# 4 | Data governance. The people and systems that ensure information is safe, held and processed in ways fitting to the industry type, geography and local rules & guidelines. Governance’s remit extends into all the above roles, too (or it should), with safety and legality baked into every process.
Here at Tech Wire Asia, we’re showcasing two major players in the DataOps vertical, solutions capable of managing and processing the torrents of data that are the daily reality at enterprise scale.
By better maintenance, governance and intelligent use of data tools, businesses can create the type of agility and scalability that DataOps methodology can produce.
Without an appropriate data platform on which to build an organization’s processes, decisions and strategies, there’s little hope of determining the most efficient, timely and agile strategies.
It’s probably a gross oversimplification, but the Qlik Agile Data Warehouse platform can be distilled down into three — outwardly simple — steps.
Firstly, there’s the arrival of data into the enterprise in real-time. As most people aware of technology know, the stream of data that we recognize in 2020 will soon be a torrent, deluge… or some other hyperbole. Scalability, therefore, is paramount in any data platform, and Qlik’s technology ensures that it can assimilate information in real-time, from hundreds, if not thousands of sources.
Step two is the refinement of data, using automated processes. With Qlik, you can design and build warehouses of information, clean and de-duped, normalized and ready for use.
The third step is the delivery of data collaboratively and safely. The data catalogue is continuously up-to-date, and presented according to business needs, regardless of where it’s hosted or how it’s been processed (although that information is transparent and available, if needed).
Whether it’s for use by data-parsing specialists, or available via intuitive self-service, the information locked away in a business is now ready to provide significant value.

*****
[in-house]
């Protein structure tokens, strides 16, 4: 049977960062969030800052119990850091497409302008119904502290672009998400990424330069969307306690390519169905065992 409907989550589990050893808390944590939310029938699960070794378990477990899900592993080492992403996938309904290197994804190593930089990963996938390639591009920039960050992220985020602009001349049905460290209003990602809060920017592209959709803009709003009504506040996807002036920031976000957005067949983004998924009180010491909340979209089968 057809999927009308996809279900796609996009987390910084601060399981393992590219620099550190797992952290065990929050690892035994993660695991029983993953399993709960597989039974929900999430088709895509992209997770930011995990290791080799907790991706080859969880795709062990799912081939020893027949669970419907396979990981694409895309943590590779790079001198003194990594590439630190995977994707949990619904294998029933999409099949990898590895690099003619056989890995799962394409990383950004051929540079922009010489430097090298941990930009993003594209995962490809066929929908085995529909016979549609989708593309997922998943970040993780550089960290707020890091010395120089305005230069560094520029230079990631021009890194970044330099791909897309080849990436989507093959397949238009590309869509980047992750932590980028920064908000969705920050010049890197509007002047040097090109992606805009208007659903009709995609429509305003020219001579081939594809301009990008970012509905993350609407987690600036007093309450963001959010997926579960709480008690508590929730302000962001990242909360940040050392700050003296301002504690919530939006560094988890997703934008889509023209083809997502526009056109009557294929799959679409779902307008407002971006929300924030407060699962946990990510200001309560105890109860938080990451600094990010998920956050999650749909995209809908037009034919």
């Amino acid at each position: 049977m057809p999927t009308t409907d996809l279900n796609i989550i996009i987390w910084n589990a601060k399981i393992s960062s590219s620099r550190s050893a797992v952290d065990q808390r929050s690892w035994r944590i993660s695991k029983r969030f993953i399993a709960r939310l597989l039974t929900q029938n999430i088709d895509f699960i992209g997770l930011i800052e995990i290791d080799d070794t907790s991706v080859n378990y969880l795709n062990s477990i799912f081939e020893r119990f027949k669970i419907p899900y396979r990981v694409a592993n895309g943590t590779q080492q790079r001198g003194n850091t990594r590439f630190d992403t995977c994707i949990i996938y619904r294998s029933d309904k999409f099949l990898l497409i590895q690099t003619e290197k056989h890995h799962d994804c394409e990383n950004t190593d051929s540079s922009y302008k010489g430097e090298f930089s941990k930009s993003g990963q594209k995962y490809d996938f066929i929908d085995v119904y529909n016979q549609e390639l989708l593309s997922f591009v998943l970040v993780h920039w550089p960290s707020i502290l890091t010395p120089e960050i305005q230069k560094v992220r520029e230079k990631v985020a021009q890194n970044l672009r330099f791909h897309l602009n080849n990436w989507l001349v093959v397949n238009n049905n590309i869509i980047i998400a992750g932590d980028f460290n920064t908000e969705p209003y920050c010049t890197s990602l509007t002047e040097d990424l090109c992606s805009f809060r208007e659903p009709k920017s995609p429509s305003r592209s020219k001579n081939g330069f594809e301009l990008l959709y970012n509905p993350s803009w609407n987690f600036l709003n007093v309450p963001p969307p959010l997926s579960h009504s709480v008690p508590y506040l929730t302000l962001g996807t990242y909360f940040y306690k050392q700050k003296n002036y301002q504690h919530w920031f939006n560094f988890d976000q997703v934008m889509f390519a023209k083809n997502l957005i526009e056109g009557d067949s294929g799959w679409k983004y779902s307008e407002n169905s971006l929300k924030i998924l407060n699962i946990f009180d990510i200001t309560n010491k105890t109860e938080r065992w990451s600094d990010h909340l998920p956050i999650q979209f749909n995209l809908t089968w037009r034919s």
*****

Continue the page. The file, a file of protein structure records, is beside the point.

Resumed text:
Qlik’s Data Warehouse solutions form a coherent picture that’s of practical business value for enterprises, many of whom are struggling to get more than a glimpse of the resources they have.
Read more about Qlik’s game-changing offerings here on the pages of Tech Wire Asia.
As you might expect from IBM, a great deal of the marketing collateral over DataOps and data management in general points to the company’s open, Watson-derived AI engines. It’s to AI that businesses are turning, increasingly, to mine petabytes of information in real-time to surface insights.
IBM’s DataOps capabilities create an analytics foundation that’s designed from the ground up to be business-focused: this is a long way from the academic research (partly funded by IBM, back in the day) that lead to Watson and the mainstreaming of machine learning and cognitive programming.
Master data management creates trust-able data, allows self-service access without qualms, and data governance and security are assured. That means Big Blue’s customers can begin their “big data journey” in a great deal less time than finding and equipping data scientists, database specialists and data governance experts. Its off-the-shelf modular approach combines nicely with the company’s collaborative approach, meaning as an enterprise partner, there will always be expert guidance and the technical tools to underpin any offering.
While it’s difficult to pin down a single web landing page to continue your investigations, here is a good starting point.
*Some of the companies featured on this article are commercial partners of Tech Wire Asia